Education And Debate

Supervised injecting centres

BMJ 2004; 328 doi: https://doi.org/10.1136/bmj.328.7431.100 (Published 09 January 2004) Cite this as: BMJ 2004;328:100
  1. Nat M J Wright, general practitioner consultant in substance misuse and homelessness ([email protected])1,
  2. Charlotte N E Tompkins, research assistant2
  1. 1Centre for Research in Primary Care, Leeds, LS2 9PL
  2. 2North East Leeds Primary Care Trust, Leeds LS6 2HF
  1. Correspondence to: N M J Wright
  • Accepted 17 October 2003

Medically supervised injecting centres are “legally sanctioned and supervised facilities designed to reduce the health and public order problems associated with illegal injection drug use.”1 Their purpose is to enable the consumption of pre-obtained drugs under hygienic, low risk conditions (box).1 They differ from illegal “shooting galleries,” where users pay to inject on site.2 Worldwide, medically supervised injecting centres (also referred to as health rooms, supervised injecting rooms, drug consumption rooms, and safer injecting rooms or facilities) are receiving renewed attention. In 2001, the first medically supervised injecting centre in recent times was opened in Sydney, Australia. By 2002, there were 16 centres in five German cities,3 over 20 in the Netherlands, and some in Switzerland and Spain.4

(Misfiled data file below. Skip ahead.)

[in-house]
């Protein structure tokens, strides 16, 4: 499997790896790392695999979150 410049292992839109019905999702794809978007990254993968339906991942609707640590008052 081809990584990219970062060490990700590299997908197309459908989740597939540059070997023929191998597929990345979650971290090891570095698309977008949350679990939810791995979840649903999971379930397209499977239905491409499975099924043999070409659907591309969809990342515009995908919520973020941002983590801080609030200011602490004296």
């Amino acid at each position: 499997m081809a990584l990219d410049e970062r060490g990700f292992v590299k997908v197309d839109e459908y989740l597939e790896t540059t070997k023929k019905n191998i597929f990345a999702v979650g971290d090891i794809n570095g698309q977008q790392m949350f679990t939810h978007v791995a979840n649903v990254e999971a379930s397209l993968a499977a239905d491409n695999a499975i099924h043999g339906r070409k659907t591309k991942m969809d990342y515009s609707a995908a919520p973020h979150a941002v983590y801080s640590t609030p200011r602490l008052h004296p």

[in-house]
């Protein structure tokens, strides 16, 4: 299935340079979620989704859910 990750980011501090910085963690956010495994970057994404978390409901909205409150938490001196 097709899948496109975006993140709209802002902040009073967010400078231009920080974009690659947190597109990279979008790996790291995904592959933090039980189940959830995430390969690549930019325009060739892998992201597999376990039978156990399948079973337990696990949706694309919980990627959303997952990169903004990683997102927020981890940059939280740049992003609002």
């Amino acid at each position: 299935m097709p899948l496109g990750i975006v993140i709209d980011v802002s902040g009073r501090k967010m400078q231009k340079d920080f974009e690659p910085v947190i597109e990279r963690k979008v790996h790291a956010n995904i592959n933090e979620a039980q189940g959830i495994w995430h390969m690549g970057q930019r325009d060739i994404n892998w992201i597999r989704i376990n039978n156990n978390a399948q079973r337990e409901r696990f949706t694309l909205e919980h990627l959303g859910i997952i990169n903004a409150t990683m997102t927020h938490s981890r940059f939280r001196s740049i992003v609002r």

The UK Home Affairs Select Committee recently recommended “that an evaluated pilot programme of safe injecting houses for heroin users is established without delay and that if this is successful, the programme is extended across the country.”5 However, the Home Secretary rejected this recommendation, stating that medically supervised injecting centres would be supported only as part of a heroin prescribing programme.5 We argue that this decision should be overturned.


Embedded Image

Supervised injecting centres enable the use of pre-obtained drugs under hygenic, low risk conditions

Credit: SHANEY BALCOMBE/NEWSPIX

Functions of medically supervised injecting centres

  • Enable safe oversight by nursing staff of self injection of street drugs in an explicitly clinical setting. Does not entitle staff to help drug users inject drugs

  • Open from morning to late evening to accommodate drug users who inject up to three times a day

  • Full range of resuscitation equipment (including intramuscular naloxone) …

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